In building your online presence, one of the key things to decide is who will ‘host’ your website. This essentially means who will store the files and provide the software that enables your website to function. If you are employing an external web-developer to help you with creating your website, it is generally thought wise not to entrust them with finding you a web hosting service.
Choosing your own hosting provider means that there is a degree of separation between the website itself (and its development) and the hosting aspect. This can be an important way of protecting yourself and your site against any conflicts/disagreements between the website developer and yourself. Imagine if you fall out with the developer and you have asked them to deal with the hosting as well? Potentially they could take your site down and cause untold damage to your business!
So now that we have established that you should source the web-hosting service yourself, what are the key things to look for in a potential provider?
1. Pricing and renewal
One of the most important considerations for all businesses is pricing. There are many service providers that provide similar hosting services at a range of prices. The more expensive options tend to be feature-heavy and able to deal with a lot of concurrent traffic. However, don’t pay for what you don’t need!
Another thing to watch out for when it comes to pricing is the cost of renewing your account. You may be surprised to find that the renewal cost is actually higher than your initial payment when you signed up.
2. Technical support
The level of tech support you need is dependent upon your own knowledge. Most of the major providers will offer 24/7 support which is vital for instances where your site may go offline and you need a resolution immediately. Also, check if the tech support number is free or chargeable.
3. Hardware, bandwidth and storage
The hardware is not that much of an issue because hosting is delivered via a third-party provider’s infrastructure. You just need to make sure that your web servers have sufficient memory, storage, etc. to be able to deal with what you need to do.
The best choice here will always be a hosting provider that offers unlimited bandwidth. Similar to bandwidth, the more storage you get, the better.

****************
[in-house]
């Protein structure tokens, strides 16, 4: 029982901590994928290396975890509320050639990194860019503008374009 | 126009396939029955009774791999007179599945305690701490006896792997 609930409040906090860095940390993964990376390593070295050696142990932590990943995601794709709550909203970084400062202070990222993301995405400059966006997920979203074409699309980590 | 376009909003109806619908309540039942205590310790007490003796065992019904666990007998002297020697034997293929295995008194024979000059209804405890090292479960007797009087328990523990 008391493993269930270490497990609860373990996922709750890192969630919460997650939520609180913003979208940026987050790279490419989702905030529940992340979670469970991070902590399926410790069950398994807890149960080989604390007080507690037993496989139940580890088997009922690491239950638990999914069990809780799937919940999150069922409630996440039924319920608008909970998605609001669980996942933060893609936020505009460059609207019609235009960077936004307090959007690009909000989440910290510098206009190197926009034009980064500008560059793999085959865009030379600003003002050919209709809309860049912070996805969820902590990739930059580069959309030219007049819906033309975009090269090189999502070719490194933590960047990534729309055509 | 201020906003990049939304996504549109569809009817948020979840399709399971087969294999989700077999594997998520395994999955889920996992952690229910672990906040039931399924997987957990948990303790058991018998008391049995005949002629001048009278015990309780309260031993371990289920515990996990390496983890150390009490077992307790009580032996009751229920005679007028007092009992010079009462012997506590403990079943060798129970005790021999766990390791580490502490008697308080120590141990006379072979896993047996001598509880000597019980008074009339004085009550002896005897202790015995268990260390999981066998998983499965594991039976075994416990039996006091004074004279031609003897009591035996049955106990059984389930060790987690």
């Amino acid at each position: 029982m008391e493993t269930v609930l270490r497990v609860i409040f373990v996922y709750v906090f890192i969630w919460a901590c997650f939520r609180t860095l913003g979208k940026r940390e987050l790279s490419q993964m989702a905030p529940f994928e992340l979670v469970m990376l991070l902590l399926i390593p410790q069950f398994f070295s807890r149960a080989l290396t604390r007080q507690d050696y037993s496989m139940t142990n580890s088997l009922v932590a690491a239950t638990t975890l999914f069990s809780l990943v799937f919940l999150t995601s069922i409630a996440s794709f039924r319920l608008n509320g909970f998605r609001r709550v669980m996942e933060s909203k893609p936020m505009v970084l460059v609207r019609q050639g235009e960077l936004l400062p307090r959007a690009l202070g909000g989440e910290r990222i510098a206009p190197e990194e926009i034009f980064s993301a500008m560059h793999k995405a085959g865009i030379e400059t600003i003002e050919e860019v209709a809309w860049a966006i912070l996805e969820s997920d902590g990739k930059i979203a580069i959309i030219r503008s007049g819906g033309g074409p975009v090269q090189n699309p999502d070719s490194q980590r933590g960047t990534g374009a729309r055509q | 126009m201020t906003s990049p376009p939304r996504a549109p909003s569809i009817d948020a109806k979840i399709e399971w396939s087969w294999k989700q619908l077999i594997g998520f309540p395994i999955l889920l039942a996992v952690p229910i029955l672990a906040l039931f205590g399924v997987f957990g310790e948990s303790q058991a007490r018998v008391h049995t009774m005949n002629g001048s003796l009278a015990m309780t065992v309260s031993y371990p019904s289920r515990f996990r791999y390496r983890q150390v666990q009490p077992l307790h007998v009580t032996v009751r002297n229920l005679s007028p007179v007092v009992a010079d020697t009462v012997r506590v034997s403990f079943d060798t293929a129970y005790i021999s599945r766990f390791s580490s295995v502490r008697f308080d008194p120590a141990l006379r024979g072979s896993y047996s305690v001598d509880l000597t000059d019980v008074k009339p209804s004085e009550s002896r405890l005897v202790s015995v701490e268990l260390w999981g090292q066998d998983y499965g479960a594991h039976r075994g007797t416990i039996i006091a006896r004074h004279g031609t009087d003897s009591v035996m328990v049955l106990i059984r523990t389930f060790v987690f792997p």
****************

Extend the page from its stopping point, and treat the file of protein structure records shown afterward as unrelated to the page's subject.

4. Email features
This is something else you will need to consider. Email is still a significant part of your web presence so if you are choosing to use an email service that is run by the hosting provider, you will want to ensure that it has features such as spam control, forwarding, aliases, auto-responders and so forth.
5. Control panel
This is essentially the user interface that enables you to control/administer your website via the hosting provider. When it comes to control panels, the simpler the better. Some of the most commonly used control panel services include cPanel and Plesk.
6. Shared or private hosting
The option you choose really depends on what kind of website you are running. If you have a fairly simple site with low traffic, you will probably be absolutely fine to opt for a shared hosting service. This essentially means that you are sharing resources, including a server, with a number of other sites. This is cheaper and usually very straightforward.
If your website is more complex, or you are expecting significant volumes of website traffic, you may be better off opting for private hosting. This is a more expensive option but gives you more control and your own dedicated resources.
If your business is likely to grow significantly/at pace, you need your web presence to be able to grow with it. So make sure that your service provider is clear about how easy it is to scale-up or down. Some services will automatically upgrade your system if you reach certain milestones in-terms of capacity, bandwidth or traffic.
You need to make sure that your hosting provider offers a solid backup feature/policy. This protects against events such as file deletion or even damage to equipment. Ask the provider about their disaster recovery plan and about how often they backup your files (and to where).
9. Domain parking service
This is a great feature to have. If you have bought a lot of domain names (for example, misspellings or shortened versions of your main domain), parking services mean you can have all these on one control panel. This helps with brand management and means that you can monitor how many people are accidentally typing in these other domains. You can of course set up auto-forwarding on these domains so you don’t lose custom.
10. Ease of switching provider/leaving
Despite being last on the list, this is an important one. You may at some point want to move to a different provider – and you will want to be able to do so fairly easily. Make sure that you read all the small print in your contract and ensure that you can switch provider if you need to – without financial penalties or endless hassle.
11. Refund options
Some web hosting providers offer a set period with a money-back guarantee. When you’re trying out a web hosting service, it’s ideal to have hassle-free refund options. This lets you pay to try out their service and see if it provides what your business needs. If you find their service not worth the money you paid, at least it’s easy to get your money back.
12. Extra Features
Some useful extra features can include the following: Unlimited or free email accounts, free site transfers, cPanel availability, CDN availability, One-click WordPress installation, Security monitoring, DDoS protection, LetsEncrypt SSL.
View our Web Hosting plans or give us a call on +383 44 114409 for some advice form our friendly team.